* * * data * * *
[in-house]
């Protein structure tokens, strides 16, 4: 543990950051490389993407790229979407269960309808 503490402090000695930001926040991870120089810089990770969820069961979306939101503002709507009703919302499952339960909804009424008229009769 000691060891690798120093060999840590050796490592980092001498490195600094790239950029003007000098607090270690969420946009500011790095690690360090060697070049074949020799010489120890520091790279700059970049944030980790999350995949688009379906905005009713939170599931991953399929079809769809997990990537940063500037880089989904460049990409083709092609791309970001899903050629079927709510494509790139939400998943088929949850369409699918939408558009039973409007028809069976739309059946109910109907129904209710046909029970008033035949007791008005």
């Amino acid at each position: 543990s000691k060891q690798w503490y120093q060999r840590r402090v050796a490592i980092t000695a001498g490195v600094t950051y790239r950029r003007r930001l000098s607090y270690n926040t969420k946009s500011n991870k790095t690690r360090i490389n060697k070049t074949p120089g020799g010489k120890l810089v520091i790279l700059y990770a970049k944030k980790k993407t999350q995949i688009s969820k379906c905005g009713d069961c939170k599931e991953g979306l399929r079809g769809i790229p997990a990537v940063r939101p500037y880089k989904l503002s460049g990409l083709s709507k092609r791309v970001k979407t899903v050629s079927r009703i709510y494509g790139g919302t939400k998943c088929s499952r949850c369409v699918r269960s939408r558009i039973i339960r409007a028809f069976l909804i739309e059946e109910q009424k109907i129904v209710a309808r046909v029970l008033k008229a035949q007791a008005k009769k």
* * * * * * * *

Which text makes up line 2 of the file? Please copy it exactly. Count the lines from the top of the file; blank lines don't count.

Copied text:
């Protein structure tokens, strides 16, 4: 543990950051490389993407790229979407269960309808 503490402090000695930001926040991870120089810089990770969820069961979306939101503002709507009703919302499952339960909804009424008229009769 000691060891690798120093060999840590050796490592980092001498490195600094790239950029003007000098607090270690969420946009500011790095690690360090060697070049074949020799010489120890520091790279700059970049944030980790999350995949688009379906905005009713939170599931991953399929079809769809997990990537940063500037880089989904460049990409083709092609791309970001899903050629079927709510494509790139939400998943088929949850369409699918939408558009039973409007028809069976739309059946109910109907129904209710046909029970008033035949007791008005």